5. This is a bit of a tangent on my part, but I'd like to respond to this earlier discussion: This is true: the more options are available, the more numerous and varied the potential art-styles that can be made using it. However, conversely, constraints can drive creativity and thus also produce a more varied range of art-styles. For one thing, the easy availability of realistic graphics produces a trap (or a local minimum): since realistic art is already appealing, it may be that fewer artists will feel inclined to seek out a more distinct style. That's not to say that making realistic graphics more widely available is a bad thing, however! I'm just responding to the discussion of how limitations on graphical fidelity might affect the variety of art-styles appearing.
  6. Based on your comments, it seems that you're aiming to create a vocational high school: a high school that directs its students to some particular career. However, the following snippet suggests another possible direction: What this puts me in mind of is the idea of having a generalist school, but one that replaces traditional techniques and media with digital media. For example, it might have a maths class in which trigonometry is taught--but instead of having the students sit and work arbitrary examples from an exercise book over and over again, it gives them a project or set of projects that employs trigonometry. The thought is that this might provide a more engaging, and thus more effective, method of teaching. Your "video game high school" would thus be less "a school that trains video game developers/producers/whatevers", and more "a school that uses video game development to teach generalist subjects". This may not be your intent, of course (I'm not sure of my reading of your posts)--but if not, it perhaps offers an alternative suggestion. Note, however, that I am not an expert in teaching, so take my thoughts with a measure of salt.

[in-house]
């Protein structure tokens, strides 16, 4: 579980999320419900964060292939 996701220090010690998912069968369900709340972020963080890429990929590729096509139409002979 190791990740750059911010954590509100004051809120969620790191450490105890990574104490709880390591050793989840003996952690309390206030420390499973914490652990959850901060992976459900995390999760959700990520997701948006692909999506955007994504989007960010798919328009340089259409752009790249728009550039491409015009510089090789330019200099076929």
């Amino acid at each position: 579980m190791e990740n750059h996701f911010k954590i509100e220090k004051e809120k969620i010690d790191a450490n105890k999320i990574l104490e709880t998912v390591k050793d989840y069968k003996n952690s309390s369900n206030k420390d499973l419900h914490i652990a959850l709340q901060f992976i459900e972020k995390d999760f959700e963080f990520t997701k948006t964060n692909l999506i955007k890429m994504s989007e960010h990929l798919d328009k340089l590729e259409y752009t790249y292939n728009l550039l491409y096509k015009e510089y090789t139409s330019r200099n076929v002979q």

7. Thaumaturge

    Merry Christmas GD Lounge!

    Whatever you observe, celebrate, or attend at around this time, I hope that it is (or was) a happy one for you, to all here!
  8. When you refer to "run-time procedural generation", what, precisely, do you mean? Procedural generation of certain elements at run-time isn't at all uncommon at the moment, I think. To the best of my knowledge, there are a number of upcoming games that feature procedural dungeons/environments, in particular. Look for example at Wizard of Legend, or Astroneer. If you mean the large-scale generation of No Man's Sky, in which multiple planets are generated, along with procedural ecologies, then I suspect that it's rare not because of fear of failure, but because it's very hard to actually do.
  9. Thaumaturge

    WoA V - Afterparty/Judging thread

    Ah, I'm sorry to read it! Still, fair enough, and thank you for all of your work during the Weeks of Awesome thus far! I do hope that it is taken up by someone next year--perhaps it will be integrated as an official GameDev.net competition?
  10. Thaumaturge

    WoA V - Afterparty/Judging thread

    Wow, I see that my post-mortem was featured! Thank you to whoever arranged that!
  11. Thaumaturge

    Week of Awesome V: Post-Mortem